When you read about the dangerous potential of machines capable of AI, those machines require self awareness and intentionality which can only be achieved with semantic processing; something they are not able to do because we don't understand how we do it.
Lots of people seem to think that is will become dangerous when it reaches this level, but that's not true. It's already becoming dangerous. Human semantic reasoning is not required for massive surveillance, data collection, and pattern recognition. It's not required to have a computer go through massive amounts of phone conversations and listen for particular types of conversations, or to do high quality facial recognition in every public place in the country so that you can't go anywhere without being tracked. It also doesn't need to have semantic understanding to be put into the brains of really nasty autonomous weapons. It won't need semantic understanding to create indistinguishable fake videos to be used in all kinds of ugly ways. It won't need it to be put into 'AI' assistants to be sold into the home, and to monitor and report everything you do and say to its corporate owners (and they to their governmental overseers.)
I just think it's a mistake to assume that it has to be some sort of Skynet scenario before it gets really dangerous to us.
I have no problem with your notion that there are nefarious uses of computers. The issue I was addressing is, should we fear AI specifically because of the possibility that they will go off on their own and pursue goals that are detrimental to human kind and out of the control of their makers? I don't believe the state of technology has reached that point.
It obviously hasn't now, but it will, and it won't remotely require being 'intelligent' in any strict sense that we might require to consider it an equal. So it'll happen long before that threshold is crossed. It doesn't take any real 'intelligence' to put an 'AI' in charge of weapons or weapons response systems. They just need to be able to take a lot of inputs and reach some level of confidence that something needs to be done and make it happen, very quickly.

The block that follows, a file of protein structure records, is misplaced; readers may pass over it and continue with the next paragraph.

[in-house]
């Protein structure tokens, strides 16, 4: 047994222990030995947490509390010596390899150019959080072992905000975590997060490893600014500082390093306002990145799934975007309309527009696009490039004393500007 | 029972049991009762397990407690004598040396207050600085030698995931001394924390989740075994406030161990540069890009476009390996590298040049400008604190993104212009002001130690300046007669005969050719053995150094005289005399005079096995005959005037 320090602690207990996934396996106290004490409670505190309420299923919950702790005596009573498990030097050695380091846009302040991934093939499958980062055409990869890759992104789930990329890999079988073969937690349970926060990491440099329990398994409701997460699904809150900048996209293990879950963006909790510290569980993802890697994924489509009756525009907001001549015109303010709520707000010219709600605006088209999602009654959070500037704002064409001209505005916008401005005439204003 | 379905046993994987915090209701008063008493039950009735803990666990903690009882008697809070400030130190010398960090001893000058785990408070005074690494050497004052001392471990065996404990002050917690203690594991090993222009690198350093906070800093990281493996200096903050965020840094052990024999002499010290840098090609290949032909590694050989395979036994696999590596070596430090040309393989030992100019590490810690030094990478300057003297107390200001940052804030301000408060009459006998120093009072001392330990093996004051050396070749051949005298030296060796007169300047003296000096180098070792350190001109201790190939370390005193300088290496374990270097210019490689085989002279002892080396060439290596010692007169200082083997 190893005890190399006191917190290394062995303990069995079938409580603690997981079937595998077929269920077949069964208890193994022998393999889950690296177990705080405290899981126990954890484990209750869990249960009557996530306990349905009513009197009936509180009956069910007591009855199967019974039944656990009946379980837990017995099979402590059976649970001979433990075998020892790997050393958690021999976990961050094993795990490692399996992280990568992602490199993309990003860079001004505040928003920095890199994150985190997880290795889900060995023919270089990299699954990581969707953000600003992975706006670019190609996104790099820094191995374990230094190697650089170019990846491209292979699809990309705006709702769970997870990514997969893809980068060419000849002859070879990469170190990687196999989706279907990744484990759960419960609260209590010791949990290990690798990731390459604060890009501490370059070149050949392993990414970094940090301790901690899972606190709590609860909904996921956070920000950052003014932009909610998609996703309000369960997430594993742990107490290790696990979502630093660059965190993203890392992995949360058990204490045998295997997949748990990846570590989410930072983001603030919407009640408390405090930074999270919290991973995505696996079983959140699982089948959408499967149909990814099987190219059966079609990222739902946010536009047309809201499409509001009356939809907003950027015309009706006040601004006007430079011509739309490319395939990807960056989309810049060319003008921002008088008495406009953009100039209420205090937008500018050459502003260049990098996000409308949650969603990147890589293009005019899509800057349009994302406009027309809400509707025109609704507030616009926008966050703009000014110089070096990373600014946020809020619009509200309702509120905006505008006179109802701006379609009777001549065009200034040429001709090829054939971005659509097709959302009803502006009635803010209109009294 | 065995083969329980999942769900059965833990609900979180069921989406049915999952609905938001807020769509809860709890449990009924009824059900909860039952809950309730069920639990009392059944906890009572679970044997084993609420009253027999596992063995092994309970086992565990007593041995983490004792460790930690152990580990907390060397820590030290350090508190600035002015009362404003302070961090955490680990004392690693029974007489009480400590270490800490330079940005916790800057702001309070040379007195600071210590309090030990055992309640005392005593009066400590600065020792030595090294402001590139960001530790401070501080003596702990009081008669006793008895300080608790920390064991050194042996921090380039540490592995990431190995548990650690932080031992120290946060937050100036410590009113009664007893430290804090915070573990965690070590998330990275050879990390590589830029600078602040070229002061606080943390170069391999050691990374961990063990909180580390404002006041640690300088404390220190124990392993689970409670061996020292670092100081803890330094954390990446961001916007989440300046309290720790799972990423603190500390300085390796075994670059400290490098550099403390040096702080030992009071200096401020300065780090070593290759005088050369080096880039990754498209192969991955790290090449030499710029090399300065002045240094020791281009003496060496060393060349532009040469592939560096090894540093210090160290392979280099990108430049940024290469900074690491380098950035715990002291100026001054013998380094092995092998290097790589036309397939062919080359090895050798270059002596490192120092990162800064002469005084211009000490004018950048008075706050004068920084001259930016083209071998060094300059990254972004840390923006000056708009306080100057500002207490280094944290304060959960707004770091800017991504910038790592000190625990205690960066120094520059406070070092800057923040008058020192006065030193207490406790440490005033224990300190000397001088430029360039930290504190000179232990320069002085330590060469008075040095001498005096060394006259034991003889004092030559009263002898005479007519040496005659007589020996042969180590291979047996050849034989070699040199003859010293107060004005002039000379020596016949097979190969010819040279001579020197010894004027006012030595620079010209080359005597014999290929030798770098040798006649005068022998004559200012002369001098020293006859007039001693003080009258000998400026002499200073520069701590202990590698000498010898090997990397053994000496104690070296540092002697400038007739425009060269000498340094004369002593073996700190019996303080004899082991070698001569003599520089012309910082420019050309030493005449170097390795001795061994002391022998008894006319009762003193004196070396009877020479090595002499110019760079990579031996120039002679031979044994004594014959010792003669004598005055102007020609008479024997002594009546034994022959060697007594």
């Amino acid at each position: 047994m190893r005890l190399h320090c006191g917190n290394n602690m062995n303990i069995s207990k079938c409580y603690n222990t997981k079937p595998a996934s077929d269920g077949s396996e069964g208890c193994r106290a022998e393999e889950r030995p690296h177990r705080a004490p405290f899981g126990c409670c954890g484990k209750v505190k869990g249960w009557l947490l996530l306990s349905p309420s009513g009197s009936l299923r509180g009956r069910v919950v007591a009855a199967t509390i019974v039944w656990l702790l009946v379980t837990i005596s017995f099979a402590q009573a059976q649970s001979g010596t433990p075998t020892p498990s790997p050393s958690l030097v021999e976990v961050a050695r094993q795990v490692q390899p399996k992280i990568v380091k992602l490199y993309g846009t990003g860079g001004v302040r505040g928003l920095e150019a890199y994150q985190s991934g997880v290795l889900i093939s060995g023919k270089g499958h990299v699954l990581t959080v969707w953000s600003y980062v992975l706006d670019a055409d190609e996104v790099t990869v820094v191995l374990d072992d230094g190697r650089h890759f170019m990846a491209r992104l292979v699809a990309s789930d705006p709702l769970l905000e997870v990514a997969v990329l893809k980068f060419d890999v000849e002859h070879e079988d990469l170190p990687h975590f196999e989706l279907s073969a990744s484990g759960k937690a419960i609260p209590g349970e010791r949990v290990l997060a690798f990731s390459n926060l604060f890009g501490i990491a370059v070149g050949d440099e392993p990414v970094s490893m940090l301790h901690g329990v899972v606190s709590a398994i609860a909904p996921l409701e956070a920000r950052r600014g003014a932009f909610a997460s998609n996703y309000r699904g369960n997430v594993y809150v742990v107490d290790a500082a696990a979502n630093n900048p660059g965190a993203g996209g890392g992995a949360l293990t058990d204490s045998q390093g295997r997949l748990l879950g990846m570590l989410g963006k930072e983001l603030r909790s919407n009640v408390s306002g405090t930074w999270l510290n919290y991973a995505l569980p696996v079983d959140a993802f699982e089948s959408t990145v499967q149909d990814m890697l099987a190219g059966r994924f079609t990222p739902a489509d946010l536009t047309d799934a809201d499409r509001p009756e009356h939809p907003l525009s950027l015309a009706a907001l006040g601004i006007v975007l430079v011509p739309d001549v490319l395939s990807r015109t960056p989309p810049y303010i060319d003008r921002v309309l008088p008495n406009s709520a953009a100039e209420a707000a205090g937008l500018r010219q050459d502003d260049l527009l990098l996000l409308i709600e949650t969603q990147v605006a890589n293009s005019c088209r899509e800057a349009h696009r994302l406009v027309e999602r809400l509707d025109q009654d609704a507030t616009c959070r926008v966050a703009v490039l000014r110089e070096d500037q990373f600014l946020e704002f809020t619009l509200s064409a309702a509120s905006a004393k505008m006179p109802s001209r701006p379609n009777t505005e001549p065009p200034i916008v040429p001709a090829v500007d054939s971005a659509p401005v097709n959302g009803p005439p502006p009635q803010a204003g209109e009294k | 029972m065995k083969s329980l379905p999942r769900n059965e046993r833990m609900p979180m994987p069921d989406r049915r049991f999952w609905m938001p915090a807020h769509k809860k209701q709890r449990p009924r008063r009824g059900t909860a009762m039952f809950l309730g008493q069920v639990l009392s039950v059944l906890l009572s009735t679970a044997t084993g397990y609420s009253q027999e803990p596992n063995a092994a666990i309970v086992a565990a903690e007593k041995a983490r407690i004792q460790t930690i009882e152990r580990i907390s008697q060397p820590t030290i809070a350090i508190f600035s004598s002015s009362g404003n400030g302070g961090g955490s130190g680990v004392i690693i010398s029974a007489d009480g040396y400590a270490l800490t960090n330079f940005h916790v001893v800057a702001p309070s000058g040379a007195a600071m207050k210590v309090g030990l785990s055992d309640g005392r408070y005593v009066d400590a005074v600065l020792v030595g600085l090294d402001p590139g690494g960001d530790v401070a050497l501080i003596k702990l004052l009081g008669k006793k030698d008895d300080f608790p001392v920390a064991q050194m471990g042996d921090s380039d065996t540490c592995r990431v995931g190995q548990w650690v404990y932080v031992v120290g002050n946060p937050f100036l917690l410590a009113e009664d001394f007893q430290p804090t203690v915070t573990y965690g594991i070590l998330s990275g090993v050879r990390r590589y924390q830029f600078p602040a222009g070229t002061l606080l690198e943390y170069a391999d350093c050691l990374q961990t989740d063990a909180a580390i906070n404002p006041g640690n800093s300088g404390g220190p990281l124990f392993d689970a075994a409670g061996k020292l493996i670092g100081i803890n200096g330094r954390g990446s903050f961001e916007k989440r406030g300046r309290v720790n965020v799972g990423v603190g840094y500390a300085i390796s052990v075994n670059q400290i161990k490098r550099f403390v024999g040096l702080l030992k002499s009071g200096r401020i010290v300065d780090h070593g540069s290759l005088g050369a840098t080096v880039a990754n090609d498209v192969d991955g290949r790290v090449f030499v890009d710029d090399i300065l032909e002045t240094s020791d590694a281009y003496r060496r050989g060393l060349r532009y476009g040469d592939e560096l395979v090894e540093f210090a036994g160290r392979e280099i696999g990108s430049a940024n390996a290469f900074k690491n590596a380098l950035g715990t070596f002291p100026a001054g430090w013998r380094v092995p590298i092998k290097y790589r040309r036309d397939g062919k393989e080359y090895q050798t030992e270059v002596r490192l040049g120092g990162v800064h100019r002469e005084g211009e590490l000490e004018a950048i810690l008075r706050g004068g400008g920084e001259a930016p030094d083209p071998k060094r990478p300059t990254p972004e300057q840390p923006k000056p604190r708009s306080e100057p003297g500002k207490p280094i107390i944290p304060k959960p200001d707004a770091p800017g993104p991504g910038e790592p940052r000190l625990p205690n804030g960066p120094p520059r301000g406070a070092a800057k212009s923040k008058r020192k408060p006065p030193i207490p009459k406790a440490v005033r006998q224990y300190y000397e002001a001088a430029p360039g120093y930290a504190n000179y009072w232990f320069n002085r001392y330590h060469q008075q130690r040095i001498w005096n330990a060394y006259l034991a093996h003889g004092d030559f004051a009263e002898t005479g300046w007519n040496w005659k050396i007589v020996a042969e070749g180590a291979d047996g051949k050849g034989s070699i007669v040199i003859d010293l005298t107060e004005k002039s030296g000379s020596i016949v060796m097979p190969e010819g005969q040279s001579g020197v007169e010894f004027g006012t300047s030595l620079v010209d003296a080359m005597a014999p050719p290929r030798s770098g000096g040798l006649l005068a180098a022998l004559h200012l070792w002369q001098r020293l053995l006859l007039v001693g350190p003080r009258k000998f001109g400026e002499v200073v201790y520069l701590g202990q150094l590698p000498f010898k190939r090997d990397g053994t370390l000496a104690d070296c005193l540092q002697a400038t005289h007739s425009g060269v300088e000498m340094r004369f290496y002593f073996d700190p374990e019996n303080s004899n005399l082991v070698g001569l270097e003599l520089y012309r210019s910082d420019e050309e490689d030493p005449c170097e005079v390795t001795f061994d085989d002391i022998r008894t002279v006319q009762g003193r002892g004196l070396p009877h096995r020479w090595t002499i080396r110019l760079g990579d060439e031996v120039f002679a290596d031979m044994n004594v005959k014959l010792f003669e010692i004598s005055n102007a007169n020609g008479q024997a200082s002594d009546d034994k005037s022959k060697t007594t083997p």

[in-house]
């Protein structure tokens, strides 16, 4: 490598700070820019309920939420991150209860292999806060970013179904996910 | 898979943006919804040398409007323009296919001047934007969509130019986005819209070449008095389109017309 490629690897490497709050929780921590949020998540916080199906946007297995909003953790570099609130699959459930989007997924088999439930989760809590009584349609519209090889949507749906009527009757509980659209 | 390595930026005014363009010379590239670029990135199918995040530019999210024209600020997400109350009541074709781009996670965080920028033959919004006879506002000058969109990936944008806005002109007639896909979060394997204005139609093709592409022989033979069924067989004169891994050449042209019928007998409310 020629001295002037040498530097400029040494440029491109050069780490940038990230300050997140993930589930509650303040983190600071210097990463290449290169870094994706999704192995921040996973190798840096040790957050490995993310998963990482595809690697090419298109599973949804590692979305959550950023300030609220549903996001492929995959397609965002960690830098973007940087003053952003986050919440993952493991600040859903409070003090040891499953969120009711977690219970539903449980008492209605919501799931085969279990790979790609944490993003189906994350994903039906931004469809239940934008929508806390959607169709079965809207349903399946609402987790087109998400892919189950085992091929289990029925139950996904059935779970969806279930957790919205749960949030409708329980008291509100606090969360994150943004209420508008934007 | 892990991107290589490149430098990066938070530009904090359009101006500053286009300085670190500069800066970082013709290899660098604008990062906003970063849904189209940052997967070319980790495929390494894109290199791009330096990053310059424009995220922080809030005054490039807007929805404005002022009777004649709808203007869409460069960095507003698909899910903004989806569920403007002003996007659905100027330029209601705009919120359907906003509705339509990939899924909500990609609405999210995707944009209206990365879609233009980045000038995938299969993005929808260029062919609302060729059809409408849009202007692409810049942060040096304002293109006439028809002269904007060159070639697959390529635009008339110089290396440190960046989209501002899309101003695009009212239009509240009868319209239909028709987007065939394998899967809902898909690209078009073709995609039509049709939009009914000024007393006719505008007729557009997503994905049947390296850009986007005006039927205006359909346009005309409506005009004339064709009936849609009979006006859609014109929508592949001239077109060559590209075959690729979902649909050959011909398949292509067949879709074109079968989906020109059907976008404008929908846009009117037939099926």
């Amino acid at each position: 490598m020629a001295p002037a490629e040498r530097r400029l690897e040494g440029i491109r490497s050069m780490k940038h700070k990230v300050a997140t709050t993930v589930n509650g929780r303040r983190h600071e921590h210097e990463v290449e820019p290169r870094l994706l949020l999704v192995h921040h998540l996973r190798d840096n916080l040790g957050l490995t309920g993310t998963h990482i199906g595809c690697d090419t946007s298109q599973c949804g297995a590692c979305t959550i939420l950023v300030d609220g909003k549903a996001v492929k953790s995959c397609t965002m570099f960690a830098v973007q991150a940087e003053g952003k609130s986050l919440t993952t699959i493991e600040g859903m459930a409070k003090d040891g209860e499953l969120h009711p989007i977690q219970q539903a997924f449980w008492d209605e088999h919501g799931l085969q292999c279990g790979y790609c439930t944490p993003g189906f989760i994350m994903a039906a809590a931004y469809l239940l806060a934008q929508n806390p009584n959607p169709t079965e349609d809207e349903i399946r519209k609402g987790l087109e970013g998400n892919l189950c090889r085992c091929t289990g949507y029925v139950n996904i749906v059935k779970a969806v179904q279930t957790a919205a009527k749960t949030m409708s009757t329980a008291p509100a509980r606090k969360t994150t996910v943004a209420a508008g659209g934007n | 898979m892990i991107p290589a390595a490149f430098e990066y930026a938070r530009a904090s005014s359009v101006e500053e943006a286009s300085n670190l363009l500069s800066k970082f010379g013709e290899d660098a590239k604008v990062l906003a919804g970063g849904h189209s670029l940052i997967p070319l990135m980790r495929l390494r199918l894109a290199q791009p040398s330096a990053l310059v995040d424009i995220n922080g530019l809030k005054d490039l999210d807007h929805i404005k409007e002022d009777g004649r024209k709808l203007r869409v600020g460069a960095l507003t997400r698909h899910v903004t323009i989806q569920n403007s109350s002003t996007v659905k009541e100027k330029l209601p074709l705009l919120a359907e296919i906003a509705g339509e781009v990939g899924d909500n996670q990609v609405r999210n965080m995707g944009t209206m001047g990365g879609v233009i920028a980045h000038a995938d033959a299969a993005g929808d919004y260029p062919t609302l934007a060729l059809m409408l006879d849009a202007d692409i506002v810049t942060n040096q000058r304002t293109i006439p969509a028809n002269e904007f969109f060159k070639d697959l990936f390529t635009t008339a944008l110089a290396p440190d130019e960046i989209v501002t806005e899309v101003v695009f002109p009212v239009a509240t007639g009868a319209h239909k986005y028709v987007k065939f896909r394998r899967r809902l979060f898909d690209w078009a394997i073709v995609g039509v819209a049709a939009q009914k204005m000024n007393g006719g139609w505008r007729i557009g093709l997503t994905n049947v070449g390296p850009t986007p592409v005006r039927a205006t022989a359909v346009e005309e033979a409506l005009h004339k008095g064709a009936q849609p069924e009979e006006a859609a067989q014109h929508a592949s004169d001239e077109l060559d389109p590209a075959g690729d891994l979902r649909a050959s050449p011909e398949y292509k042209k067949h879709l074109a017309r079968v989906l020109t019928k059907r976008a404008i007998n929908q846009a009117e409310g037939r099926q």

Some folks would argue that could be done now, and it could, but not in the same way. I could write a conventional program to recognize faces or speech, but it would be brutal and wouldn't likely compete with a DNN based system, where you need to deal with information that is incomplete and fuzzy.
These types of systems, I would think, will be more likely to be 'trusted' with such jobs specifically because they don't depend on the programmed in prejudices of a team of software engineers. But that means that, like us, they can misinterpret the input and come to the wrong decision.
You said: "It obviously hasn't now, but it will". I'm not as sure as you are that "...it will". Before "...it will" we need to understand how we extract meaning from data. You might even have to explain what "life" is.
This is one of the lesser, but still scary, possibilities. Not that long from now we will enter a stage where anyone can be made to be seen doing or saying something that they never did or said, in such as way that it will be extremely difficult to impossible to confirm or deny. Given that confirmation generally isn't required for said content to do its job and denial is typically useless, that's going to become a real problem.
I've read all the replies. I thank everyone for their perspectives!
I will give you some context and my answer to what camp I'm in. (NOTE: This became much longer than I anticipated so I don't mind if your reaction is TLDR.)